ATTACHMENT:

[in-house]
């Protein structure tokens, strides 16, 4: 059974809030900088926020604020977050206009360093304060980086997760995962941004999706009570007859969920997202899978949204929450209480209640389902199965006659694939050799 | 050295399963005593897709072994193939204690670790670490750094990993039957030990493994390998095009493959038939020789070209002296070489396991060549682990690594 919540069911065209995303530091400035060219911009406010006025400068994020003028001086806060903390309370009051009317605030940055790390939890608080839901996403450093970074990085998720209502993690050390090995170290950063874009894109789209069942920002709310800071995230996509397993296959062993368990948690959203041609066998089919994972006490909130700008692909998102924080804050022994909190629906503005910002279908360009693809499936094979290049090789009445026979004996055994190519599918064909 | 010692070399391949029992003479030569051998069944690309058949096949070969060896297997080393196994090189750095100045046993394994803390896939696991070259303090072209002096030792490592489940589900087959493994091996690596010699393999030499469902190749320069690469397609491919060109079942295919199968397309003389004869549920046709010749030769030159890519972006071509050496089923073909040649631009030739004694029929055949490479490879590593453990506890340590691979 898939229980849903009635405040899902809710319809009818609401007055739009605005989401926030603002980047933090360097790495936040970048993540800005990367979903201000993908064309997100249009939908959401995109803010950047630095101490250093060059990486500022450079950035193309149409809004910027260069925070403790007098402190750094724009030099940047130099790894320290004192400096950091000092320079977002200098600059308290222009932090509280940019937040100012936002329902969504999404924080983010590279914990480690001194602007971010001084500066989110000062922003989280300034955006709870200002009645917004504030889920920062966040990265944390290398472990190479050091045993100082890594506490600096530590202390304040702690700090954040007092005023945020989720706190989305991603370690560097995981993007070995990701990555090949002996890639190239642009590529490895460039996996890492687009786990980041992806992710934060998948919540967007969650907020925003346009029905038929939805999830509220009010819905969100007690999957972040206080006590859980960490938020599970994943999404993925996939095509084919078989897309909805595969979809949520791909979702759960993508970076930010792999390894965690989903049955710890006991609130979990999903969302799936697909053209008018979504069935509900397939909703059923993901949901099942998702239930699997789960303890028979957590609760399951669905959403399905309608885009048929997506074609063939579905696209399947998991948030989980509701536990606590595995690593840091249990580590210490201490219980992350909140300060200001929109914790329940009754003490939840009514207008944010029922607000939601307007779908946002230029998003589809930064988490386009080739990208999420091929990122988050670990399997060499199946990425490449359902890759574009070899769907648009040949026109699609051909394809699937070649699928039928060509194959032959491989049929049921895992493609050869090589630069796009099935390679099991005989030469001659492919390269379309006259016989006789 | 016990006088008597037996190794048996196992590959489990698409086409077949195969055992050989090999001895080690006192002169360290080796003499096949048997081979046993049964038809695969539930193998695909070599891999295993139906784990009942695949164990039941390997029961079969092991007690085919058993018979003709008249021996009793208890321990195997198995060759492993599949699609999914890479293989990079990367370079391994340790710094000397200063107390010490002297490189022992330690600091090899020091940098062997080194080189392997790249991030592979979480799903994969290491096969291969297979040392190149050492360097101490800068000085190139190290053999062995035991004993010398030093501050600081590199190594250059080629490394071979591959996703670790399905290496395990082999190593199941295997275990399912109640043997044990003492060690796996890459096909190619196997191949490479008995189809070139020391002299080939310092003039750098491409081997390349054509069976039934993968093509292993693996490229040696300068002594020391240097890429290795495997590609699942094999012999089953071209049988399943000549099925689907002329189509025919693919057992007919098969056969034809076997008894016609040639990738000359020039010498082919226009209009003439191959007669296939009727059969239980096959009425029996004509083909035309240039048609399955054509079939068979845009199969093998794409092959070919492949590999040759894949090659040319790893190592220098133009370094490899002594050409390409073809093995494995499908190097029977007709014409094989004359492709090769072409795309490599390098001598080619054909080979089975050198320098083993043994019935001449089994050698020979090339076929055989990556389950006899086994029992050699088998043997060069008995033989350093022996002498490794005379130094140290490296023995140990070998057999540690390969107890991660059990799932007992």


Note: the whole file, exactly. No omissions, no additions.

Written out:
[in-house]
């Protein structure tokens, strides 16, 4: 059974809030900088926020604020977050206009360093304060980086997760995962941004999706009570007859969920997202899978949204929450209480209640389902199965006659694939050799 | 050295399963005593897709072994193939204690670790670490750094990993039957030990493994390998095009493959038939020789070209002296070489396991060549682990690594 919540069911065209995303530091400035060219911009406010006025400068994020003028001086806060903390309370009051009317605030940055790390939890608080839901996403450093970074990085998720209502993690050390090995170290950063874009894109789209069942920002709310800071995230996509397993296959062993368990948690959203041609066998089919994972006490909130700008692909998102924080804050022994909190629906503005910002279908360009693809499936094979290049090789009445026979004996055994190519599918064909 | 010692070399391949029992003479030569051998069944690309058949096949070969060896297997080393196994090189750095100045046993394994803390896939696991070259303090072209002096030792490592489940589900087959493994091996690596010699393999030499469902190749320069690469397609491919060109079942295919199968397309003389004869549920046709010749030769030159890519972006071509050496089923073909040649631009030739004694029929055949490479490879590593453990506890340590691979 898939229980849903009635405040899902809710319809009818609401007055739009605005989401926030603002980047933090360097790495936040970048993540800005990367979903201000993908064309997100249009939908959401995109803010950047630095101490250093060059990486500022450079950035193309149409809004910027260069925070403790007098402190750094724009030099940047130099790894320290004192400096950091000092320079977002200098600059308290222009932090509280940019937040100012936002329902969504999404924080983010590279914990480690001194602007971010001084500066989110000062922003989280300034955006709870200002009645917004504030889920920062966040990265944390290398472990190479050091045993100082890594506490600096530590202390304040702690700090954040007092005023945020989720706190989305991603370690560097995981993007070995990701990555090949002996890639190239642009590529490895460039996996890492687009786990980041992806992710934060998948919540967007969650907020925003346009029905038929939805999830509220009010819905969100007690999957972040206080006590859980960490938020599970994943999404993925996939095509084919078989897309909805595969979809949520791909979702759960993508970076930010792999390894965690989903049955710890006991609130979990999903969302799936697909053209008018979504069935509900397939909703059923993901949901099942998702239930699997789960303890028979957590609760399951669905959403399905309608885009048929997506074609063939579905696209399947998991948030989980509701536990606590595995690593840091249990580590210490201490219980992350909140300060200001929109914790329940009754003490939840009514207008944010029922607000939601307007779908946002230029998003589809930064988490386009080739990208999420091929990122988050670990399997060499199946990425490449359902890759574009070899769907648009040949026109699609051909394809699937070649699928039928060509194959032959491989049929049921895992493609050869090589630069796009099935390679099991005989030469001659492919390269379309006259016989006789 | 016990006088008597037996190794048996196992590959489990698409086409077949195969055992050989090999001895080690006192002169360290080796003499096949048997081979046993049964038809695969539930193998695909070599891999295993139906784990009942695949164990039941390997029961079969092991007690085919058993018979003709008249021996009793208890321990195997198995060759492993599949699609999914890479293989990079990367370079391994340790710094000397200063107390010490002297490189022992330690600091090899020091940098062997080194080189392997790249991030592979979480799903994969290491096969291969297979040392190149050492360097101490800068000085190139190290053999062995035991004993010398030093501050600081590199190594250059080629490394071979591959996703670790399905290496395990082999190593199941295997275990399912109640043997044990003492060690796996890459096909190619196997191949490479008995189809070139020391002299080939310092003039750098491409081997390349054509069976039934993968093509292993693996490229040696300068002594020391240097890429290795495997590609699942094999012999089953071209049988399943000549099925689907002329189509025919693919057992007919098969056969034809076997008894016609040639990738000359020039010498082919226009209009003439191959007669296939009727059969239980096959009425029996004509083909035309240039048609399955054509079939068979845009199969093998794409092959070919492949590999040759894949090659040319790893190592220098133009370094490899002594050409390409073809093995494995499908190097029977007709014409094989004359492709090769072409795309490599390098001598080619054909080979089975050198320098083993043994019935001449089994050698020979090339076929055989990556389950006899086994029992050699088998043997060069008995033989350093022996002498490794005379130094140290490296023995140990070998057999540690390969107890991660059990799932007992």